Logan Muir, of King's High School, asks :-

How long does it take for a human body to decompose?

Arpad Vass, a forensic biochemist at Oak Ridge National Laboratory, USA, and who studies the biochemical changes in order to date the time of death of a corpse, responded.

The length of time someone takes to decompose is a complicated process, but is primarily dependant on temperature. In our studies we have worked out a simple formula, which describes the soft tissue decomposition process for persons lying on the ground. The formula is y = 1285/x (where y = the number of days it takes to become skeletonized and x = average temperature in Centigrade during the decomposition process). So, if the average temperature is 10C, then 1285/10 =128.5 days for someone to become skeletonized.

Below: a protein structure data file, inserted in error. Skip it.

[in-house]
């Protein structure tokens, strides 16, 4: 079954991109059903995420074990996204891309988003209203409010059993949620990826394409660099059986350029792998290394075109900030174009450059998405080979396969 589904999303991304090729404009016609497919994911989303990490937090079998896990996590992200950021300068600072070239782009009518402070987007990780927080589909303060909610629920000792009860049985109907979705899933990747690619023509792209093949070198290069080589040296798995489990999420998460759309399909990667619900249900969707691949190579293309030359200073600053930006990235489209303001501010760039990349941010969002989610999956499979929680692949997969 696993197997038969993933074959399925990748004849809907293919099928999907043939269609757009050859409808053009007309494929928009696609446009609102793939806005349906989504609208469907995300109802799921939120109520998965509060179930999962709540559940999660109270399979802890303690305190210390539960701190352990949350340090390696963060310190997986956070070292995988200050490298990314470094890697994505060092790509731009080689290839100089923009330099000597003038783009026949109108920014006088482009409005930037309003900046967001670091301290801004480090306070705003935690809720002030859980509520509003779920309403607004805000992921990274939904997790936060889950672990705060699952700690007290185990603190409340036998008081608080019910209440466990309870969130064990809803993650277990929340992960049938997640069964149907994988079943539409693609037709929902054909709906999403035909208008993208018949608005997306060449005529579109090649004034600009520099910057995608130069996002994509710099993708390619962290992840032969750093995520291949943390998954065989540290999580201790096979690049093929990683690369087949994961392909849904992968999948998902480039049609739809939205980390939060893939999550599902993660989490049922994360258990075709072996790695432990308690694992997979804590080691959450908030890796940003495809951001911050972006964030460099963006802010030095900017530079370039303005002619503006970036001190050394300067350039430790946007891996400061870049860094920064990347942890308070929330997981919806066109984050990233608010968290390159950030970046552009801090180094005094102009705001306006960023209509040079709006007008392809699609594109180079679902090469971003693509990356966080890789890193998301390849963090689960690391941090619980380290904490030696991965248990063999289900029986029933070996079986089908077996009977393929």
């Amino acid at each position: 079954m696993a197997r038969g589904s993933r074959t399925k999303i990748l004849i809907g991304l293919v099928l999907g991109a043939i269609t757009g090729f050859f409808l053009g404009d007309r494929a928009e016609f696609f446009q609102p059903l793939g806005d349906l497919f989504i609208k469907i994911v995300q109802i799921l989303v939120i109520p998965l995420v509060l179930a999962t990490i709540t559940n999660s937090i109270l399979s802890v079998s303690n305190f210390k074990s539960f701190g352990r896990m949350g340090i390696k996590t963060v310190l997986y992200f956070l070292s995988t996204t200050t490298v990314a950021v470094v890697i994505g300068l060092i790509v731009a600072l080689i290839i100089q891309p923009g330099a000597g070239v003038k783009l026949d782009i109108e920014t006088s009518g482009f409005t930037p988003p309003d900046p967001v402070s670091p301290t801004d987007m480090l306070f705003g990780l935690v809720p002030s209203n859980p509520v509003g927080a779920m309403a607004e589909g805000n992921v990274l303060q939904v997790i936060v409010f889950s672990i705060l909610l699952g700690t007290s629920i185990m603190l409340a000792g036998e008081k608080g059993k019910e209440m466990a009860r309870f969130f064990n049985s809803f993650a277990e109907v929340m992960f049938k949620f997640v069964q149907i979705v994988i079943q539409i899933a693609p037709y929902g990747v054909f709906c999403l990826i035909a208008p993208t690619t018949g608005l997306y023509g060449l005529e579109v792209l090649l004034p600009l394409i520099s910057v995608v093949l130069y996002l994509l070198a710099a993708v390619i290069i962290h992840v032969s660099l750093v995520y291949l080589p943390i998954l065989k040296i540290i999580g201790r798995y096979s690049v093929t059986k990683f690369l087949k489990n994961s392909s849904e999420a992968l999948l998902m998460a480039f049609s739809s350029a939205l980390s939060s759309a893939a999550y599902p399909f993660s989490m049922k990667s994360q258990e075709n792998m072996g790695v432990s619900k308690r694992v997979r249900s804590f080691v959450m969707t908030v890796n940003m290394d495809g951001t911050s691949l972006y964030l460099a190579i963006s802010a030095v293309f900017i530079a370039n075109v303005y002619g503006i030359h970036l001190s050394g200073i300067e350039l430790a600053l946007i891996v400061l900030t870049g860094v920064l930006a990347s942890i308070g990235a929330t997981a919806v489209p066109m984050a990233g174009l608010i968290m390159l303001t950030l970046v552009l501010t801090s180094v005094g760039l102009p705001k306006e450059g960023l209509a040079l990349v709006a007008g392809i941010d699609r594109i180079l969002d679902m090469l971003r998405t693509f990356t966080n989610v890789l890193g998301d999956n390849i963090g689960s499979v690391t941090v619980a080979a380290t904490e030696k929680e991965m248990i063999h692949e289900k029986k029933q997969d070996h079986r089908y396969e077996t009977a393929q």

Of course this is a rough estimate since many factors affect this rate. Buried individuals and ones submerged in water have different rates of decomposition. Injuries affect the rate as well since damage to the skin increases blood loss, insect and bacterial action.

In severe environments such as in the arctic or in deserts, desiccation occurs and this makes any accurate determination extremely difficult. Carnivore activity is yet another factor which can radically affect decomposition. Exclusion of insects and carnivores will slow down the process, whereas exposure to many (or larger) carnivores will increase the rate.

Remember that decomposition does not end after the soft tissue has disappeared. The skeleton also has a decompositional rate that is based on the loss of organic (collagen) and inorganic components. Some of the inorganic compounds we study to determine how long someone has been dead include calcium, potassium and magnesium. As with soft tissue, these leach out of bone at a rate determined primarily by temperature and exposure to moisture.